Epilogue ~ 12 Days of Heartwarming Christmas by Cheryl Harper

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(12 Days of Heartwarming Christmas)

Christmas Eve
After the wedding

“It was entirely too dark to knit inside, Odette,” June Baxter said loudly as she stepped outside the Mercantile to join the other Knotty Elves on the sidewalk. From here, the music volume had dulled, and it was a relief to stop yelling. “We danced three line dances. That’s enough for anyone.”

“And Jax Marshall will have the pictures to prove it,” Prudence Parker said as tugged her coat closed. “This town will never let us forget that.”

“Weren’t Jax and Lincoln the cutest couple? How many selfies do you think they took?” June’s grin was contagious.

It had been a good day.

Odette King sighed, her breath making a steamy cloud in the cold night. She was reluctant to return to Over the River Retirement Home after such a lovely celebration. John and Lisa were married. The carousel was restored, and the whole town was partying inside. Loudly.

Outside, Christmas Town had taken on a still, quiet Christmas Eve peace. After sunset, the streets around the town green usually quieted down, but tonight everyone was still dancing inside. The sidewalk was empty, and snow drifts muffled the noise of life and love.

“I can’t argue there was no room for knitting. Those dark corners were meant romance anyway. I’d say this snowy night air feels good for a minute or two. The electric slide takes some energy.” Odette tugged both ends of the silver-and-green chevron knit scarf she’d made herself, just for the special occasion and then squinted. “Who is that?” She pointed toward the gazebo.

June wiped her mittens across her thick lenses. “You know I can’t answer that.”

Prudence bent forward, as if the extra two inches would make the difference in the limitation of her eyesight. “Can’t guarantee I’m right, but I’m guessing it’s Beth and her houseguest. That young man is living proof that even if you never get a second chance to make a first impression, you can dig yourself out of a hole. He has improved with time.”

“What a good lesson he is in giving people second chances. If that is Beth and Steven headed toward the gazebo, I wish them both well.” Then Prudence waved a hand down the sidewalk. More than one set of footprints, proceeding two by two, were outlined by snow. “Although, if it isn’t them, I believe we have a wide range of suspects. I’ve got my fingers crossed that Sadie and Dylan make a visit.”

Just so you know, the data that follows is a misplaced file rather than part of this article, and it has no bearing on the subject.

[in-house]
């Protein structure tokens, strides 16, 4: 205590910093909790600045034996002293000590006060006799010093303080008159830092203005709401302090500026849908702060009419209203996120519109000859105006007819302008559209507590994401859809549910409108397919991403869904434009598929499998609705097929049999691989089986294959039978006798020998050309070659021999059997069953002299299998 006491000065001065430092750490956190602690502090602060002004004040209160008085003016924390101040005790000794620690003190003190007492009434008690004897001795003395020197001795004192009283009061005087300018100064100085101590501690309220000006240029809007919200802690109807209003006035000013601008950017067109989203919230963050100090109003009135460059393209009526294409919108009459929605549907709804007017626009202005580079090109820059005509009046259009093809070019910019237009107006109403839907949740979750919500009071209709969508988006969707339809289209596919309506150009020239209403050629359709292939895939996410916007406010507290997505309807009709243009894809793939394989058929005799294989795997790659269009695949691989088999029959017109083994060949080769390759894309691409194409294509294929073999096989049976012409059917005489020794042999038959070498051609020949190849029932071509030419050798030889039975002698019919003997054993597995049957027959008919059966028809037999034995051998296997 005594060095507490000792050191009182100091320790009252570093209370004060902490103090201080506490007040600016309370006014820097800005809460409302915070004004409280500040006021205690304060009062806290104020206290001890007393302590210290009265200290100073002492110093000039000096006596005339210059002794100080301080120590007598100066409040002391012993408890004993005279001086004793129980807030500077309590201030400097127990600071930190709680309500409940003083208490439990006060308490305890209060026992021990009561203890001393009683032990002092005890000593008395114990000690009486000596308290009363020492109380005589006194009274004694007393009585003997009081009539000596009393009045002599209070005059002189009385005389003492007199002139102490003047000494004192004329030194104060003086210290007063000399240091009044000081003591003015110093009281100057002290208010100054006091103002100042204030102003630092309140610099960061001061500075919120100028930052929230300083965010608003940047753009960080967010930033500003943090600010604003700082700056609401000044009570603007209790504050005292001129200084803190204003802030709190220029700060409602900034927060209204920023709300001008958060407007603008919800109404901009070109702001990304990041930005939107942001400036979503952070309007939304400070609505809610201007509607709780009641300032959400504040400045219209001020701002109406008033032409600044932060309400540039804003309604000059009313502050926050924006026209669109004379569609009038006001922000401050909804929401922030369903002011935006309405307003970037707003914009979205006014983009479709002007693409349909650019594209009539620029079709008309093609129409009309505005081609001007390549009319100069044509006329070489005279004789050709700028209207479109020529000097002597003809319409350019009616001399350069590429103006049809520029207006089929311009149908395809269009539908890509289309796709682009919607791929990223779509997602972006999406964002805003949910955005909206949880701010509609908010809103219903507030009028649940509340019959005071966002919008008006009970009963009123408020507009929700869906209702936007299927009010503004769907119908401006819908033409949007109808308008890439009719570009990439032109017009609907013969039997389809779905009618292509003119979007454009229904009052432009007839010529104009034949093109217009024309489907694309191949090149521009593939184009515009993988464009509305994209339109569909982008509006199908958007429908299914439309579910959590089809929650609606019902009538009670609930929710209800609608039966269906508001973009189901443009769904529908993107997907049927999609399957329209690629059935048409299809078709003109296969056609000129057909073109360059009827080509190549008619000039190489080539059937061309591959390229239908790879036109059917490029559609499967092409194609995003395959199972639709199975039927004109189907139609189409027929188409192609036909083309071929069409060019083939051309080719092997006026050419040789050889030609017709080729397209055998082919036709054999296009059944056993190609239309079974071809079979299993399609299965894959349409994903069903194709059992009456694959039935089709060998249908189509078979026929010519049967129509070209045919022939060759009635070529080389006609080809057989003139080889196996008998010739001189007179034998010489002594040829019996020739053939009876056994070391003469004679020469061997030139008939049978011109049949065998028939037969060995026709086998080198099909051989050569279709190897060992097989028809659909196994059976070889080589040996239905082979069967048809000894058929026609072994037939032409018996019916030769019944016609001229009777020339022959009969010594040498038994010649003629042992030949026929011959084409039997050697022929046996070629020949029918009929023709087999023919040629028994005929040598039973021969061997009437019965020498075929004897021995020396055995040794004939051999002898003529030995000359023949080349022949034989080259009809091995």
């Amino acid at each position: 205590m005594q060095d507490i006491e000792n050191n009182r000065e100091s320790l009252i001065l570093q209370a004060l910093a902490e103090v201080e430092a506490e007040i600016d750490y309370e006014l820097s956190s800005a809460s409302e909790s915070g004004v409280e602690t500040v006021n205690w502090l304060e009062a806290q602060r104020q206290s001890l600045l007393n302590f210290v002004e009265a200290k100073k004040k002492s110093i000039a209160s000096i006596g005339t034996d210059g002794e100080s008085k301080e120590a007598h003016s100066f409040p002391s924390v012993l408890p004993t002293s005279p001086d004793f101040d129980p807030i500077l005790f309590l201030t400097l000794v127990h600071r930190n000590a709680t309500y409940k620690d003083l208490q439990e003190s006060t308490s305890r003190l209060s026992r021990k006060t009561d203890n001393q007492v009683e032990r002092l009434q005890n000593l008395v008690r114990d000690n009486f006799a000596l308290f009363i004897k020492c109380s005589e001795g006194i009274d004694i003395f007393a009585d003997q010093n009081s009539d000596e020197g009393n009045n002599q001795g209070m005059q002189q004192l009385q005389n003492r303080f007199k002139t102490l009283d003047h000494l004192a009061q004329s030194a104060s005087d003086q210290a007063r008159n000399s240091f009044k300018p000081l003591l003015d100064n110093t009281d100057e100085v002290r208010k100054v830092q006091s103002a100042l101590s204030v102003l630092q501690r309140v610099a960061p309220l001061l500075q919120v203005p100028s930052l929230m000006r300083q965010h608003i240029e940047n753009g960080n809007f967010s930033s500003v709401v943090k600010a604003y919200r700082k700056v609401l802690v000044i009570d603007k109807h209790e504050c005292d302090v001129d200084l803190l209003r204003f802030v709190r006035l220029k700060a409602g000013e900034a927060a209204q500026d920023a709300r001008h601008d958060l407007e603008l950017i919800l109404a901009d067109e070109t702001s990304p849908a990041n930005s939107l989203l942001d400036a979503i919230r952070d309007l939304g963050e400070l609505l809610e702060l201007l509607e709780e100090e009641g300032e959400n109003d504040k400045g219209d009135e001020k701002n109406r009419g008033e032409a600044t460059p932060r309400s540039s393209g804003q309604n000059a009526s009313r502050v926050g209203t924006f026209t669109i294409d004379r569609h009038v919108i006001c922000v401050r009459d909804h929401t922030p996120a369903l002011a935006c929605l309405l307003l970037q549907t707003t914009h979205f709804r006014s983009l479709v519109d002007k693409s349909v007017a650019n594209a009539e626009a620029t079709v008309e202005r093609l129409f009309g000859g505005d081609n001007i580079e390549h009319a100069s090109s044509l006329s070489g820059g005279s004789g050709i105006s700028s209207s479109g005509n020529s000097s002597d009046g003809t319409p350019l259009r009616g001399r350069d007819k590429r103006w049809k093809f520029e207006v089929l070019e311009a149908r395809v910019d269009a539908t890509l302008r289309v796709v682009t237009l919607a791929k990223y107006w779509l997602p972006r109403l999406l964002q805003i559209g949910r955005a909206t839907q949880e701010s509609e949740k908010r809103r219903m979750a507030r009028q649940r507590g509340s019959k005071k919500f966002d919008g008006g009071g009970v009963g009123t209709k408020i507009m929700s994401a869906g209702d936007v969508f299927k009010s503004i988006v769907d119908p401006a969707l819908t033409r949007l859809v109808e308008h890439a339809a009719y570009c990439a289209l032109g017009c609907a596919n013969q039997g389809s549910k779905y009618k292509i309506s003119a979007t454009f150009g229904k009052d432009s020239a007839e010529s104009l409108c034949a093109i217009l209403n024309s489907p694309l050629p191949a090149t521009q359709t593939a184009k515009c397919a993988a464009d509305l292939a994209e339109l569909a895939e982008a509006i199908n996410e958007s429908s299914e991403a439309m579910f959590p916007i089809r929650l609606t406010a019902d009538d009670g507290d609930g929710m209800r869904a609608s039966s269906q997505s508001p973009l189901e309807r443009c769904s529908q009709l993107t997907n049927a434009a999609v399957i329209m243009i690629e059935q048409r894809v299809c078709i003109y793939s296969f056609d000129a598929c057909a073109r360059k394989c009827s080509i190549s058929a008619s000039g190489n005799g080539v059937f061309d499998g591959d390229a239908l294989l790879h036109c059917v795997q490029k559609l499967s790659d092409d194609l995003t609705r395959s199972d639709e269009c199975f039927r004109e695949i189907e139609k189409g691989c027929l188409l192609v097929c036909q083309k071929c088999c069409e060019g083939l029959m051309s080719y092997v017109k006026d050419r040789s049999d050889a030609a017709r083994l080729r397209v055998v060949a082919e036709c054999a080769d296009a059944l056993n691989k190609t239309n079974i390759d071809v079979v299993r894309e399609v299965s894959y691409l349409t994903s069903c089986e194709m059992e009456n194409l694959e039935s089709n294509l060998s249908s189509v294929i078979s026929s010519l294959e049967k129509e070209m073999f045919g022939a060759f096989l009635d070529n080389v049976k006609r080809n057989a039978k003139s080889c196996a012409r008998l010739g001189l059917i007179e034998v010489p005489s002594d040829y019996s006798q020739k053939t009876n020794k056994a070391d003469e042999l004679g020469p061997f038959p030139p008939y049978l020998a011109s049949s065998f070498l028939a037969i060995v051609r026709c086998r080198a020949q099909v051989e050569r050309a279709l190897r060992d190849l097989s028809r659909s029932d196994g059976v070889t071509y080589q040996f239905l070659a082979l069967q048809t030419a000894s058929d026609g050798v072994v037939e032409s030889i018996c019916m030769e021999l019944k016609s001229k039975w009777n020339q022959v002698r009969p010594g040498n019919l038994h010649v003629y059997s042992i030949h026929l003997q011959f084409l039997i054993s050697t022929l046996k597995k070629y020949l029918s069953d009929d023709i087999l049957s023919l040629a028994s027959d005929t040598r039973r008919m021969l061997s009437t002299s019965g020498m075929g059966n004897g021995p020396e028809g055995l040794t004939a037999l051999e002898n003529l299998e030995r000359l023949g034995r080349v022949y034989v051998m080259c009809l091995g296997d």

“Anxious for more wedding bells? That nephew of yours would make a handsome groom.” Prudence said. “I say Wally and Grayling beat Sadie and Dylan down the aisle. There’s a baby on the way, after all.”

“Margarite Heatherton’s granddaughter and her next-door neighbor were walking back from that direction when we arrived.” June juggled her knitting bag to make a thumbs-up. “He’s a smart young man. Losing most of the beard was the right decision.”

”Row and Chloe Welcome might already be married, but they’ll be back tonight to gain its blessing.” Odette nodded wisely. “Magic doesn’t always have a predictable timeline.”

June sighed. “Is this going to turn into a pool, like when we all pay a dollar to choose a date for the first day of snowfall? Winner takes the pool?”

“We should try that as a fundraiser. Maybe for the toy drive next year?” Prudence tilted her head to one side as she considered the question. “It sounds awfully close to gambling. But we asked people to guess how many books had never been checked out in the library for a chance to win free coffee for a year from The Tea Pot and a book a month from the book store and look how much money we raised for the library.”

“Nothing wrong with making a prediction on love.” Odette studied the darkening sky, content with the way all the Christmas Town love stories were progressing.

“Nothing at all.” June crossed her arms over her chest. “If we were going to choose champions for the winner of the first round of wedding bells in the new year, I’m putting all my hopes on Jaycee and Tyler. They might not make it first down the aisle, but neither one of them likes to lose. I drop a little hint, and…” Her mittens waved in a dramatic “voila” fashion.

Odette shook her head. The three of them were a little competitive themselves. “It was a lovely wedding. I am not surprised romance is in the air. That Scarlett turned this place into a beautiful winter fairytale.”

“I do love a good twinkle light myself,” June agreed. “And all the work the artists in this town managed to pull off on that lovely old carousel. More than one bride and groom will celebrate here.”